Run Sista Run

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#BlackWomenLead Conversation on 2013 CBC on Building a Sustainable Leadership Pipeline

By Arielle Andrews

The hashtag, #BlackWomenLead, could not have rung truer this last week as the women of the Congressional Black Caucus, Sojourner Truth Legacy Project, Higher Heights for America, BET Network, and the Women’s Campaign School at Yale University partnered to frame the conversation on Black women’s power, influence, and electoral leadership potential during the “#BlackWomenLead: Building a Sustainable Leadership Pipeline” event at the Congressional Black Caucus 2013 ALC on September 20, 2013 in Washington, DC

#BlackWomenLead Conversation on 2013 CBC on Building a Sustainable Leadership Pipeline

By Arielle Andrews

The hashtag, #BlackWomenLead, could not have rung truer this last week as the women of the Congressional Black Caucus, Sojourner Truth Legacy Project, Higher Heights for America, BET Network, and the Women’s Campaign School at Yale University partnered to frame the conversation on Black women’s power, influence, and electoral leadership potential during the “#BlackWomenLead: Building a Sustainable Leadership Pipeline” event at the Congressional Black Caucus 2013 ALC on September 20, 2013 in Washington, DC

Political icon and revolutionary, Shirley Chisholm, once stated that “At present, our country needs women’s idealism and determination, perhaps more in politics than anywhere else.”

Although women have made remarkable strides in areas such as public policy and politics, Chisholm’s words remain relevant in the current context of the state of Black women in America.   Despite Black women’s record breaking numbers at the polls, they remain underrepresented in public office.

According to the Center for American Women in Politics of the 100 members of the U.S. Senate, none are Black women and of the 435 members of the U.S. House of Representatives, 16 are Black women. Out of the, 1,788 women serving nationwide as state legislators, 242 are Black and of the 100 largest U.S. cities, only one has a Black woman Mayor.  This leadership gap exists because Black women are not running for elected office.

In an effort to develop a long-term strategy to expand and support Black women’s leadership pipeline, Higher Heights is currently conducting an online survey  to identify the barriers and opportunities that exist in Black women’s pathways to political leadership.

While addressing the standing room only crowd, Glynda C. Carr, Co-founder of Higher Heights for America stated that women must be asked multiple times to run for office before considering to take this groundbreaking step.  That said, Run Sista! Run! Run! Run!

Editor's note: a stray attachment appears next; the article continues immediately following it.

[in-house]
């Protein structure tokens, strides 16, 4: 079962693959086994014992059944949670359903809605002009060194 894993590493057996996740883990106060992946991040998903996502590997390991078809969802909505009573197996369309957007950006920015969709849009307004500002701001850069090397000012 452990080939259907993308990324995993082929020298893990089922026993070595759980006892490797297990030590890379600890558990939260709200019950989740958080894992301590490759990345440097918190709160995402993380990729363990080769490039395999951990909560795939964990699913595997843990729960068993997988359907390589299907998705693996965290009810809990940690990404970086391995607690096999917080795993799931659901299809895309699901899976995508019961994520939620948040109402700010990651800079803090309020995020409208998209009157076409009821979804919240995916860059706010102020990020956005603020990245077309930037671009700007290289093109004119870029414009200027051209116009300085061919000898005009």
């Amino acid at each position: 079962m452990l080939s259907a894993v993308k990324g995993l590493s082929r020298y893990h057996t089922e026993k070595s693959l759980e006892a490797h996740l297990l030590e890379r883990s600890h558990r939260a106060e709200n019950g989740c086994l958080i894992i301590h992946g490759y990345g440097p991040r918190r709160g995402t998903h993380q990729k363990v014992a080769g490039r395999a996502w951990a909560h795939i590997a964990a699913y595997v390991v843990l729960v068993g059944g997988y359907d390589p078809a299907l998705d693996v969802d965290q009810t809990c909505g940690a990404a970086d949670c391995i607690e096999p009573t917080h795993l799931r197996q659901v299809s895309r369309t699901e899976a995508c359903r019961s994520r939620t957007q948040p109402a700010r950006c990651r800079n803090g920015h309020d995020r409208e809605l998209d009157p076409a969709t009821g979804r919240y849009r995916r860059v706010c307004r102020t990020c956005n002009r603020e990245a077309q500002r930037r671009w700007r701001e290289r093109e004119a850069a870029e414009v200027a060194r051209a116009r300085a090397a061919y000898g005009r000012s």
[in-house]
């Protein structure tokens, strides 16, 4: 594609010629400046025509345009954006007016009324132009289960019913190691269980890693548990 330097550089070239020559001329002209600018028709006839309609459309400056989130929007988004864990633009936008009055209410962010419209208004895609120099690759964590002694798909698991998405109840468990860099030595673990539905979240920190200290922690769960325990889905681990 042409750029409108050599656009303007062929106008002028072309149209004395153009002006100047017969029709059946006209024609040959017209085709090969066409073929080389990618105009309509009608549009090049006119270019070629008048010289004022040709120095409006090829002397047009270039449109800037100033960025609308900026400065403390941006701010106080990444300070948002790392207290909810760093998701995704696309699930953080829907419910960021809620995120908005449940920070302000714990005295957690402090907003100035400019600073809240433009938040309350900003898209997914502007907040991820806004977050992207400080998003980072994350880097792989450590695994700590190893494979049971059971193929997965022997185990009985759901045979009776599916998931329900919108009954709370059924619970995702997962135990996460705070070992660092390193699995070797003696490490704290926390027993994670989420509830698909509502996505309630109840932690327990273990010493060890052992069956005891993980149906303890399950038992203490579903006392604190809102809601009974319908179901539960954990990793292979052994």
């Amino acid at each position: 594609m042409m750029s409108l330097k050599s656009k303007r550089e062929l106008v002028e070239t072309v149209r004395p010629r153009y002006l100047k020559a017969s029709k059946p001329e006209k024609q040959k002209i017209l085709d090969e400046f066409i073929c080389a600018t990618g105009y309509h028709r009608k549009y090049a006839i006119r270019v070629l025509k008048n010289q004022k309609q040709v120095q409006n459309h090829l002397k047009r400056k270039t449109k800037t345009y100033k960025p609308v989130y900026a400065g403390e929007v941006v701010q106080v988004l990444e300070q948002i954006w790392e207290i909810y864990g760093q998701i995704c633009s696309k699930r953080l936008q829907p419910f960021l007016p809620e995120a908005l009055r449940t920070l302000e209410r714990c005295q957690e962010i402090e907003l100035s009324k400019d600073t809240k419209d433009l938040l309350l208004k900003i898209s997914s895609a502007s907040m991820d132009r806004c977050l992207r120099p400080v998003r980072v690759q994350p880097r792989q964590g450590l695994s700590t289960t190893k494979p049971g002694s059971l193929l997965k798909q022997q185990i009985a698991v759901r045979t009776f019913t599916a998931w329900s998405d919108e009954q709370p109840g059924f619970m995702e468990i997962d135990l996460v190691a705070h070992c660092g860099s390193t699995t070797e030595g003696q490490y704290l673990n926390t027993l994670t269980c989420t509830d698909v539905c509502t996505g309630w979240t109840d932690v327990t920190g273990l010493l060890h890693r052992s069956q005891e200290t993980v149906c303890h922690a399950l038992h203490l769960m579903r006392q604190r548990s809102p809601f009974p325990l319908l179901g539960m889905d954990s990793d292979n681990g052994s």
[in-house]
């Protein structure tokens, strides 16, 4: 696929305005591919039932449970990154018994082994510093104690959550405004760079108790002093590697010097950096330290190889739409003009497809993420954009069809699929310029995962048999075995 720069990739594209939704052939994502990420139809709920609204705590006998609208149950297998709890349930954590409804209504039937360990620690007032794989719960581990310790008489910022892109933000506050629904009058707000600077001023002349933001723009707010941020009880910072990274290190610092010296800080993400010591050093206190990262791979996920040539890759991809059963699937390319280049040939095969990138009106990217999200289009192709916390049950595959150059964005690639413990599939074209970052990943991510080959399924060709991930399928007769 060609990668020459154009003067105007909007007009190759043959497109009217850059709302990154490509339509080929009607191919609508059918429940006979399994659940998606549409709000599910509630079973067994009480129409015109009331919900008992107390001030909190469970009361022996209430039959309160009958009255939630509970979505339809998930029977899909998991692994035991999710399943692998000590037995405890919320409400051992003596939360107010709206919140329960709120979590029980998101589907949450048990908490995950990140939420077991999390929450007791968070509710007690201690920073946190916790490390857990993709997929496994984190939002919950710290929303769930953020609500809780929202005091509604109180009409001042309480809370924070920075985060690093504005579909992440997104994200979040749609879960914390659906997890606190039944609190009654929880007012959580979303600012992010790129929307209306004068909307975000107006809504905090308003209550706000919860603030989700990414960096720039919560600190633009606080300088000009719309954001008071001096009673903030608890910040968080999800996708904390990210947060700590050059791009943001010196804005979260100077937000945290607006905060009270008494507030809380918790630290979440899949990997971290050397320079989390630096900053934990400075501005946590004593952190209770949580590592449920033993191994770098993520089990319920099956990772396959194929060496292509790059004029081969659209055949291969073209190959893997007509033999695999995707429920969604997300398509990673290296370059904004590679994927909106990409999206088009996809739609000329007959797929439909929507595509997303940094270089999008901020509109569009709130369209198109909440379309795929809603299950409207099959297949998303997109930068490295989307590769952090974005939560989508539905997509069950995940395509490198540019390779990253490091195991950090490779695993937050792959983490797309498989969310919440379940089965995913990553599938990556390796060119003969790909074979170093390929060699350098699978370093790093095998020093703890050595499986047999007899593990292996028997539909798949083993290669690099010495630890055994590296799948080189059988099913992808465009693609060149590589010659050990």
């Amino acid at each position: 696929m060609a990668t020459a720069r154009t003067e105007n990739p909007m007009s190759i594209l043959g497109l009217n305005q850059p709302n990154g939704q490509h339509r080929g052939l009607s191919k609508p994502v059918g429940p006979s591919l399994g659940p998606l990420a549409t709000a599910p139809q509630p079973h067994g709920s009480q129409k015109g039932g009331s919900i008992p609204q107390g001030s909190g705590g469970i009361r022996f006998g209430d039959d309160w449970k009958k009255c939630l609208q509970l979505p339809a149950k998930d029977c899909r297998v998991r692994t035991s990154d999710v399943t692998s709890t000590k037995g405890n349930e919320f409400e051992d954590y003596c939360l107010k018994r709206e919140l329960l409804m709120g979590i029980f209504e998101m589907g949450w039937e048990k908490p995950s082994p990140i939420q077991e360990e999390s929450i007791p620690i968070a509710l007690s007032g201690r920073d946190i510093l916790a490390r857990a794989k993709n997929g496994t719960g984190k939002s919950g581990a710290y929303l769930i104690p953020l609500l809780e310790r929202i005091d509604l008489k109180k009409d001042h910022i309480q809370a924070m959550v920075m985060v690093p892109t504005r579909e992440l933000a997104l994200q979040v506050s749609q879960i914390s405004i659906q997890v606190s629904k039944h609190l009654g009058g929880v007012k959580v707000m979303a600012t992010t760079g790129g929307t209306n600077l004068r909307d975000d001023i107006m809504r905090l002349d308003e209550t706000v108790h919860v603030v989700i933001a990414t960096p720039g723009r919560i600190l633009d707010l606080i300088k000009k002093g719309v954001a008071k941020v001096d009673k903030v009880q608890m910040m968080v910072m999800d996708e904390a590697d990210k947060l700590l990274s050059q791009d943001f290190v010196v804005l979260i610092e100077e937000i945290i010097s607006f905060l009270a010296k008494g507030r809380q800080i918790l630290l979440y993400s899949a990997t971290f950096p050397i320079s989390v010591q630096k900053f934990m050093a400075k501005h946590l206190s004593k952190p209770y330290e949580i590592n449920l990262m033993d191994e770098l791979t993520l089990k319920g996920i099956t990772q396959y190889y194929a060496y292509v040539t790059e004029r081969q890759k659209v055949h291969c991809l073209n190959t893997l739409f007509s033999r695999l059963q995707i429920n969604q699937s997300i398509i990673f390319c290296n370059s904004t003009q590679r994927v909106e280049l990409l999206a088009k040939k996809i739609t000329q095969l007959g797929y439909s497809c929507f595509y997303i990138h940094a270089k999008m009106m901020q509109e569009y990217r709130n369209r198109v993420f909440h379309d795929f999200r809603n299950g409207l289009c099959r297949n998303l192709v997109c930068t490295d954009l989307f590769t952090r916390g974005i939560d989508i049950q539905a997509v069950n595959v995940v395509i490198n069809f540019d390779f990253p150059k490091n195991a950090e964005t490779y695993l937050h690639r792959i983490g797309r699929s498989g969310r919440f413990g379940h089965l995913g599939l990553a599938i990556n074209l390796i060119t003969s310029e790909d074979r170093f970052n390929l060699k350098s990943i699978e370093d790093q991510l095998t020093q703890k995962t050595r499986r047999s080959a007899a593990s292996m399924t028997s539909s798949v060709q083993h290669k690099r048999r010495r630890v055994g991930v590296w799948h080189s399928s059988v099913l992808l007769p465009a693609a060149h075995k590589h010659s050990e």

Sista run because…..“African American women continue to be a formidable voting bloc.  Many elected officials owe their elections to our powerfully consistent appearance at the polls.  It’s high time that we translate our power at the ballot box into power at the tables of political campaigns and in the halls of legislatures across this country by running and winning campaigns that reflect the values and the issues that are at the heart of this country,” said moderator Rev. Leah Daughtry, President CEO of On These Thing, LLC

Sista run because…. According to panelist, Simone L. Ward, Director of Women’s Outreach for the Democratic National Committee, “Black women’s background as mothers, homemakers, social workers and community leaders gives us the skill set needed to not only run, but to govern effectively. Women from all walks of life are eager to serve, answering the call, taking the world by storm and bringing up the next generation of leaders with them.”

Sista run because.…“In 1972, during her campaign for the Democratic Party’s nomination for the Presidency of the United States, Congresswoman Shirley Chisholm proudly displayed a button with her slogan for the race: “Ready or Not.” Her run for the highest public office in the land ignited an empowerment movement of women across the nation. Her tenacity and audacity would speak volumes for the causes of the disenfranchised and marginalized – if she had waited, it’s quite possible that we all might still be waiting,” said Congresswoman Yvette D. Clarke (NY-9).

Sista run because… #BlackWomenLead.